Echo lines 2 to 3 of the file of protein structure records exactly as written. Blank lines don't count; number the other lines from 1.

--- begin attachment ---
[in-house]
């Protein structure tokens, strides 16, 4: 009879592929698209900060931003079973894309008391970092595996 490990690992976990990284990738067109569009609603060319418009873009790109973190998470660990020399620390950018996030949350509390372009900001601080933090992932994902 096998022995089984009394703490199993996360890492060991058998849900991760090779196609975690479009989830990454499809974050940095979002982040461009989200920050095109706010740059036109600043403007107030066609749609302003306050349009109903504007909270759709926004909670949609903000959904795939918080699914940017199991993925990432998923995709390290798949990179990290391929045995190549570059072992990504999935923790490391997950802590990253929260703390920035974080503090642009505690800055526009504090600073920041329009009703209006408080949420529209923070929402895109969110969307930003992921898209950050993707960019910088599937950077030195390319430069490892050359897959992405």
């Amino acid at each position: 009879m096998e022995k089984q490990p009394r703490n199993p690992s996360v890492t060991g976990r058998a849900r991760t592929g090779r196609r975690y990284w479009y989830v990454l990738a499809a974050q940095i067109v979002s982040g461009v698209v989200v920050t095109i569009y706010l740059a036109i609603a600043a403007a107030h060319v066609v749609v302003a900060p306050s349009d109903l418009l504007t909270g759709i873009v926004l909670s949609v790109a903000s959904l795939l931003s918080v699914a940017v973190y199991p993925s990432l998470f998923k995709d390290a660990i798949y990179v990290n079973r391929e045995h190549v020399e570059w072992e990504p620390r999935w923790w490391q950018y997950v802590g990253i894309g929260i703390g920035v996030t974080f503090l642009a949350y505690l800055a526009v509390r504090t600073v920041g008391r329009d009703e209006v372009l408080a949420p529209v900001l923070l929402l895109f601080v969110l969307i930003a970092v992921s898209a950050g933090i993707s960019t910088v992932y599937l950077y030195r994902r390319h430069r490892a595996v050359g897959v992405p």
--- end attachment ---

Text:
């Protein structure tokens, strides 16, 4: 009879592929698209900060931003079973894309008391970092595996 490990690992976990990284990738067109569009609603060319418009873009790109973190998470660990020399620390950018996030949350509390372009900001601080933090992932994902 096998022995089984009394703490199993996360890492060991058998849900991760090779196609975690479009989830990454499809974050940095979002982040461009989200920050095109706010740059036109600043403007107030066609749609302003306050349009109903504007909270759709926004909670949609903000959904795939918080699914940017199991993925990432998923995709390290798949990179990290391929045995190549570059072992990504999935923790490391997950802590990253929260703390920035974080503090642009505690800055526009504090600073920041329009009703209006408080949420529209923070929402895109969110969307930003992921898209950050993707960019910088599937950077030195390319430069490892050359897959992405």
């Amino acid at each position: 009879m096998e022995k089984q490990p009394r703490n199993p690992s996360v890492t060991g976990r058998a849900r991760t592929g090779r196609r975690y990284w479009y989830v990454l990738a499809a974050q940095i067109v979002s982040g461009v698209v989200v920050t095109i569009y706010l740059a036109i609603a600043a403007a107030h060319v066609v749609v302003a900060p306050s349009d109903l418009l504007t909270g759709i873009v926004l909670s949609v790109a903000s959904l795939l931003s918080v699914a940017v973190y199991p993925s990432l998470f998923k995709d390290a660990i798949y990179v990290n079973r391929e045995h190549v020399e570059w072992e990504p620390r999935w923790w490391q950018y997950v802590g990253i894309g929260i703390g920035v996030t974080f503090l642009a949350y505690l800055a526009v509390r504090t600073v920041g008391r329009d009703e209006v372009l408080a949420p529209v900001l923070l929402l895109f601080v969110l969307i930003a970092v992921s898209a950050g933090i993707s960019t910088v992932y599937l950077y030195r994902r390319h430069r490892a595996v050359g897959v992405p």